It is generally believed to be a failure of management and a lack of maintenance that ultimately led to the closure of the park. An important issue was the lack of an evacuation route. However, I’m not sure that’s all of this story. I think the Ghost Town was doomed the moment they decided to build it on top of the mountain. Sure, the spot was fine for the ‘60s and ’70s. Tourists were content with carnival rides and old west shootouts. But as Silver Dollar City morphed into Dollywood on the Tennessee side of the park, the logistics of keeping up were too much. Especially so as code regulations became more stringent.
By the late ’90s, many of the rides were frequently shut down due to mechanical issues. Some rides closed. Attendance fell off. The money to maintain the park dried up. It didn’t help that the park in Maggie Valley, near the lovely Blue Ridge Parkway, was competing with Pigeon Forge and Gatlinburg. In 2002, the chairlift broke down, stranding passengers for two hours in the July heat. The park was done.
A resurrection and a series of unfortunate events
Ghost Town Maggie Valley was closed for the next four seasons before a brief resurrection in 2007. As much as $49 million was invested in the park over the next three years. However, the Great Recession of the late 2000s proved to be too much to overcome. A massive mudslide in 2010 occurred when a retaining wall gave way. No one was hurt but dozens of homes were evacuated. In the last decade, the park has been sold and put back on the market.
Alaska Presley, a Maggie Valley businesswoman who had been with the park since its inception bought it at auction and tried to bring it back in 2012. She achieved limited openings, mostly for nostalgia-interested visitors who had been to the park in its heyday. Presley has since passed away. There were massive issues getting water to the park and Ghost Town had trouble passing inspection. As late as spring of 2019, a planned rebranding and reopening had been hinted at but the property was back up for sale later in the year.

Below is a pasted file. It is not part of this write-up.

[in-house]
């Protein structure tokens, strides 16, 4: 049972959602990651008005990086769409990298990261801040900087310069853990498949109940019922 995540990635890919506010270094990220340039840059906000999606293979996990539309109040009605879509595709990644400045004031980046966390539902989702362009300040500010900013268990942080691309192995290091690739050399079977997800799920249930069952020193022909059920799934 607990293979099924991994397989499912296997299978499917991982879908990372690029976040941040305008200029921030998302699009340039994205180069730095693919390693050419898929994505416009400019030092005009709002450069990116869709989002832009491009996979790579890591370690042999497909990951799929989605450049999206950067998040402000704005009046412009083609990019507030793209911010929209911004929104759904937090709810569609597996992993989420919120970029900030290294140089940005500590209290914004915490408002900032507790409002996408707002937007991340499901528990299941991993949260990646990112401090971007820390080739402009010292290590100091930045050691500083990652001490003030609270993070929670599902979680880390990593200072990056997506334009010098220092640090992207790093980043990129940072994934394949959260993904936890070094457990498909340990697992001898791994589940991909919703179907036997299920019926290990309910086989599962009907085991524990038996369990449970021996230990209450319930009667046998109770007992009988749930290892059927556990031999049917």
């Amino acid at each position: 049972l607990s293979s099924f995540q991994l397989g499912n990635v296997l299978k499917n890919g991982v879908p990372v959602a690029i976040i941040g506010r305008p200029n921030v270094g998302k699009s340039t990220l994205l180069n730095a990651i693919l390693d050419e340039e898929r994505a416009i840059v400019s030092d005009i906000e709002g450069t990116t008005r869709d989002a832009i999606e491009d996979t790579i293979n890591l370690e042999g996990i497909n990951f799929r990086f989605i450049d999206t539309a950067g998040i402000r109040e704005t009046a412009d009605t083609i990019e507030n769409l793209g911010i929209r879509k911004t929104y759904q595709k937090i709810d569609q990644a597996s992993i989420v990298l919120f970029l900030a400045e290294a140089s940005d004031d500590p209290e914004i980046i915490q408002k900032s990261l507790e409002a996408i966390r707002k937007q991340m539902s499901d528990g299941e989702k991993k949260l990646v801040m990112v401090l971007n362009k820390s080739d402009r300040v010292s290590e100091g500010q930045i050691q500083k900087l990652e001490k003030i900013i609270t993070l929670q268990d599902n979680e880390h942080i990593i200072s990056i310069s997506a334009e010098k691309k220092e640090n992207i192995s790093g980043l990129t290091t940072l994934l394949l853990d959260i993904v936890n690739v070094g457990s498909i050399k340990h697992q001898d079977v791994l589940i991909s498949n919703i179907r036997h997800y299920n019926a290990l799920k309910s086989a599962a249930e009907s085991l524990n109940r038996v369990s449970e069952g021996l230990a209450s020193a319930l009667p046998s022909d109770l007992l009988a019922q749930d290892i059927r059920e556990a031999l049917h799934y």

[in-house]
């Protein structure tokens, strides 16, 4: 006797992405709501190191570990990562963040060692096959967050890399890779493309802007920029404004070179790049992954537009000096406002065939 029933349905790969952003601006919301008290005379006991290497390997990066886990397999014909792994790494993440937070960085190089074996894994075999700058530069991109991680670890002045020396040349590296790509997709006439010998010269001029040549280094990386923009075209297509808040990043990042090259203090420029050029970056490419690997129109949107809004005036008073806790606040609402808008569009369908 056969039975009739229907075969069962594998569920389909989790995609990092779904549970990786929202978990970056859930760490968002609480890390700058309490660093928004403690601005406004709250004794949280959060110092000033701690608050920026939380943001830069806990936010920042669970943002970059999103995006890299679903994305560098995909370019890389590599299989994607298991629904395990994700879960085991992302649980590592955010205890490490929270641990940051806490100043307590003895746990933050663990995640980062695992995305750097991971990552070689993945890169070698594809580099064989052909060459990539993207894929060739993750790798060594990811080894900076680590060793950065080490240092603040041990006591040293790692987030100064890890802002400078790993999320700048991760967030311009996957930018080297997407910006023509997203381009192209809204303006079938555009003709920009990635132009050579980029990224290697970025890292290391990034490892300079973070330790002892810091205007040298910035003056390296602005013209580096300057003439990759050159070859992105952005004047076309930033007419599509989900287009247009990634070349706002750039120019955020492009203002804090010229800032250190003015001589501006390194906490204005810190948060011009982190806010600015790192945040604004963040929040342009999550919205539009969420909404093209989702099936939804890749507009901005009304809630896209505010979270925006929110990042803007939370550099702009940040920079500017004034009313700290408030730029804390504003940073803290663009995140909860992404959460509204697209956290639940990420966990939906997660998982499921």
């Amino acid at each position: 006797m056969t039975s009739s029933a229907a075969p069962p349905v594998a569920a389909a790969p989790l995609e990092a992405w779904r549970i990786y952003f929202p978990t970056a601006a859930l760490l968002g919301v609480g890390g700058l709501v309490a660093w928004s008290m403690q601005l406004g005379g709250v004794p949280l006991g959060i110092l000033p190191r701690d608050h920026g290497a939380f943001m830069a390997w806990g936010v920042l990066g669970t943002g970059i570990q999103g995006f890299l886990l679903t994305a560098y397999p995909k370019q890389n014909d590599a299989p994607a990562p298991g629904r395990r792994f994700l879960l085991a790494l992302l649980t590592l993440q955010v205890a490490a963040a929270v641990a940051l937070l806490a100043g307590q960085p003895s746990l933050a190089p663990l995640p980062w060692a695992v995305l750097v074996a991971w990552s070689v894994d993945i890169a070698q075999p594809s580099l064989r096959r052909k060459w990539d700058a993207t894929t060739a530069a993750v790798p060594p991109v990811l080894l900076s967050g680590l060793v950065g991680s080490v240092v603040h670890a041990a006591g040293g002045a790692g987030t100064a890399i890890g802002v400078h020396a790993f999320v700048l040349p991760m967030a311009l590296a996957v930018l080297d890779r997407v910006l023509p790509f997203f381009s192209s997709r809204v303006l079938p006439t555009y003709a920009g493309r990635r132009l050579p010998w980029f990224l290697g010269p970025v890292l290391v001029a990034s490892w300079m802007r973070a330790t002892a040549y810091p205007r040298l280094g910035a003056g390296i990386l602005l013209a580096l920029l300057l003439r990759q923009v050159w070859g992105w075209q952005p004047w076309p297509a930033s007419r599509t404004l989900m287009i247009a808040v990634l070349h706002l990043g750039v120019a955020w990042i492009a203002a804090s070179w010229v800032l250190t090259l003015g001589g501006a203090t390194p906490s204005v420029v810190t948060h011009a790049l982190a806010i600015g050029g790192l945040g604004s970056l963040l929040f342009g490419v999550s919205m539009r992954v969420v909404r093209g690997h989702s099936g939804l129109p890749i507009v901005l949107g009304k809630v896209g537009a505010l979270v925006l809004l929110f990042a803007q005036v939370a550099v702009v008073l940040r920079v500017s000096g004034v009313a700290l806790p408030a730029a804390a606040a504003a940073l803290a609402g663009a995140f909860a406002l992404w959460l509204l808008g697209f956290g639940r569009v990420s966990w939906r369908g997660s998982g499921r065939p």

Ghost Town’s ill-fated future
The most recent opening talks began in late 2019 when Frankie Wood negotiated a deal with owner Alaska Presley. A new corporation was formed, Ghost Town in the Sky LLC, and Wood was signed on as a managing member. In August of 2021, Wood made a rare public speaking appearance. At the time, he announced an investment of up to $200 million into the park in front of the local Chamber of Commerce. But while these talks inspired hope for some, they sparked doubt for others. In the following months, reports came out that Wood had a complicated financial history.
Presley, the long-time owner of Ghost Town in the Sky, passed away at the age of 98 in April 2022. Therefore, there has been an ongoing legal battle surrounding Ghost Town in the Sky and its stakeholders. A lawsuit was filed in August 2022 for control of the property. That lawsuit is still ongoing at the time of this writing. Meanwhile, the property continues to deteriorate.
The future of Ghost Town remains uncertain. The area has suffered some vandalism as well, adding to the costs of repair. Millions have been spent to try and revive Ghost Town in one form or another. But I suspect the park will never open its doors to the general public again. The limitations of location combined with the cost of getting it up to pass inspection seem to me, an insurmountable obstacle.